Turning Hamilton’s vacant offices into prosperous creative co-working spaces


Published March 17, 2023 at 3:14 pm

dope chief studios hamilton jackson square art creative james street north
Gentrified from their studios for decades, Hamilton's creatives are re-claiming their spaces, and the city and its residents are better for it. (Anthony Urciuoli/insauga photo)

Much has been made about office space vacancies. The pandemic spurned a work-from-home revolution of sorts, and the hybrid model implemented by many companies has led to office downsizing, leaving property owners with major voids left untenanted and municipalities concerned about the economic implications of those business black holes.

In Hamilton, Jackson Square has particularly struggled to entice and maintain tenants. And it was a challenge long before COVID-19. Not only has the mall failed to find enough suitors for its retail spaces but for its once-bustling upstairs office spaces, as well.

In the same way they helped fill the void left by the city’s fleeting industrial scene, Hamilton’s community of creatives have stepped in, and they’ve forced us to re-think how private and public spaces can be used. A de-gentrification, if you will.

Artists have been kicked out of their rental spaces for decades. Now, they’re reclaiming them.

Dope Chief Studios is the newest co-working space in Hamilton. The brainchild of rapidly ascending local artist Richard Magarin (aka Dope Chief), the incubator is located on the second floor at Jackson Square, above the farmers market and beside Liaison College. It’s a space available for rent by all types of creatives — both visual and digital, including graphic and web designers, photographers, and videographers. (We’ll get to the latter examples later.)

dope chief studios hamilton jackson square art creative james street

Psychedelic smurf by Chief Dope

Born and raised in Hamilton’s gritty creative hub on James St. North, Magarin’s work can be seen all over the city. Whether it be a small painting displayed inside a trendy cafe or a mural enveloping the side of a large building, you’ve probably been mesmerized by his trademark vibrancy without even realizing it.

The influence of a city’s creative community is rarely discussed during elections and municipal budget meetings (although it’s certainly discussed more now), in large part because its positive impacts are often unconscious and subjective. But if you’ve ever wondered why your day has suddenly become brighter or you’ve been inexplicably moved to tears, you may want to pay close attention to your surroundings and which of your senses are being tickled. Even Darwin had difficulty making sense of why humans dedicate most of their lives trying to simply “feel” things, but it’s in our nature, and it offers fulfillment.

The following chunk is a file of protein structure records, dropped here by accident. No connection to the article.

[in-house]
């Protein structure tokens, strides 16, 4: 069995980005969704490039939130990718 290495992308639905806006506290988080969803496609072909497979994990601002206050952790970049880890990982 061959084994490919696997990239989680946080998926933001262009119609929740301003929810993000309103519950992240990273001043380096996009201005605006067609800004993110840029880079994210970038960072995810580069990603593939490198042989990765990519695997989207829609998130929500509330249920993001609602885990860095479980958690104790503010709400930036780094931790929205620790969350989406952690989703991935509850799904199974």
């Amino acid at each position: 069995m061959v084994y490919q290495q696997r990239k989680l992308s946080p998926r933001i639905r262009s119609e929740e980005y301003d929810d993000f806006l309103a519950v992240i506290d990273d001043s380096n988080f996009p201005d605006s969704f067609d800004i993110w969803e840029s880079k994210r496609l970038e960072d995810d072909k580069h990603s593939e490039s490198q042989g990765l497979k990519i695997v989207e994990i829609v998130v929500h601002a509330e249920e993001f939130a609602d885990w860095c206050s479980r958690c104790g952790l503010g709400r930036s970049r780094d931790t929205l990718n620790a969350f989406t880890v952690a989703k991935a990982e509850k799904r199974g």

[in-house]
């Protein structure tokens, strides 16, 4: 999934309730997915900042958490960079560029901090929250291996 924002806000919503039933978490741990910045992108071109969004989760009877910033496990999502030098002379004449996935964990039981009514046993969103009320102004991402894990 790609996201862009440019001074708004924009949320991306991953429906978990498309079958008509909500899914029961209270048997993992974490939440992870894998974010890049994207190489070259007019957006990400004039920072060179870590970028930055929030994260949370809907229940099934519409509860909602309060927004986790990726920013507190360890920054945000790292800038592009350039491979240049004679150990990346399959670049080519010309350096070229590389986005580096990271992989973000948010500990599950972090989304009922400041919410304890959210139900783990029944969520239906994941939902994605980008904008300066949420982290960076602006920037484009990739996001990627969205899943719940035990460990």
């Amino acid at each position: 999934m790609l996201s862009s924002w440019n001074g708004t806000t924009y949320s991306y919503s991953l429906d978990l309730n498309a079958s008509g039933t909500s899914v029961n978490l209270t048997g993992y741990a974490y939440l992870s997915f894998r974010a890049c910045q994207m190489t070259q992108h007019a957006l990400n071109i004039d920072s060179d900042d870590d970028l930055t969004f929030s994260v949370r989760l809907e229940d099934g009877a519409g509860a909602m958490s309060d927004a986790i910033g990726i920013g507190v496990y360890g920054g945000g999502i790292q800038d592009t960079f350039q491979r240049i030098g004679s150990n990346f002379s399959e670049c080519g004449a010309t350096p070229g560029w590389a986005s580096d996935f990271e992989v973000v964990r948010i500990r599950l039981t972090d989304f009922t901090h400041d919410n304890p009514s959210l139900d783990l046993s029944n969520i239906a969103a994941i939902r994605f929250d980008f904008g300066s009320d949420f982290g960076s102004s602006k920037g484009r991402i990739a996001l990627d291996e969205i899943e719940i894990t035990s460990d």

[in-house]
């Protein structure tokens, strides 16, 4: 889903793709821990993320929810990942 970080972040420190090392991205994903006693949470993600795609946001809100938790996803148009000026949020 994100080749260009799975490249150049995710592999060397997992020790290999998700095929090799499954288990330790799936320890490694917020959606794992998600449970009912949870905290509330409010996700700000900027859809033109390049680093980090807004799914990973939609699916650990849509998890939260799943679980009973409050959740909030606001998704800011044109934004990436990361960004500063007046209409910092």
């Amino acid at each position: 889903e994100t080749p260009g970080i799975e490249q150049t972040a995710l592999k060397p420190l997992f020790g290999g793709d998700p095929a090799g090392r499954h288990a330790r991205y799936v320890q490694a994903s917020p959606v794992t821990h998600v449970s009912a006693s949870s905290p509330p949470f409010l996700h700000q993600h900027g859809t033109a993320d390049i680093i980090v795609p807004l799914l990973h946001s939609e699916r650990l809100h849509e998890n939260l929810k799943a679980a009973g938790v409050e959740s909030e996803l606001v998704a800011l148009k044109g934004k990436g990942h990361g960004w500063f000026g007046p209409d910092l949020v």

So while we can’t always articulate the reasons why, every thriving municipality needs a fearless creative community that feels supported — by local bureaucracies to a degree, but especially by its cohorts. Competition breeds excellence, but empathic support ensures a safe launching pad for a delicate industry. This is why creative co-working spaces are so invaluable.

dope chief studios hamilton jackson square art creative james street north

James St. North, with its grit and resiliency, has become synonymous with Hamilton’s art scene. (Tourism Hamilton photo)

The economic impacts of a thriving creative community can, again, be difficult to interpret because of the industries’ inherently subjective and indirect nature. But what often gets overlooked when using “art” ambiguously is that it’s more than just paintings, theatre, and music. Web and app design, movie production, and digital media conglomerates — all hatched from the minds of one or several creatives inspired by those before them.

But by all accounts, the economic impacts are overwhelmingly — and sometimes surprisingly — positive.

A comprehensive American study from 2019 by the Arts and Cultural Production Satellite Account (ACPSA) found that the production of arts and cultural goods and services added 4.3 percent directly to the nation’s gross domestic product (GDP) for a total of nearly $919.7 billion. That’s more than the value added by such industries as construction, transportation and warehousing, mining, and agriculture.

“Investment in the arts and cultural resources can benefit local and state economies by supporting job growth, stimulating commerce and sustaining neighborhoods by stabilizing property values,” according to a report by the University of Pennsylvania.

“The benefits are especially great in communities that don’t have highly visible art identities but do contain rich cultural resources.”

You’d be hard-pressed to find a more resilient group than those driven by their creative passions — fortunate for us, considering the art community has been consistently underappreciated, underfunded, and often overlooked. Nothing motivates fearless creativity quite like an oppressive or underestimating establishment. Thanks to spaces like Dope Chief Studios, that creativity can be harnessed and maximized.

So while it’s unlikely that developers and property managers envisioned their office spaces being decorated with anything but grey cubicles and corner water coolers, the creative conversion is a win for all that only adds to Hamilton’s prosperity.

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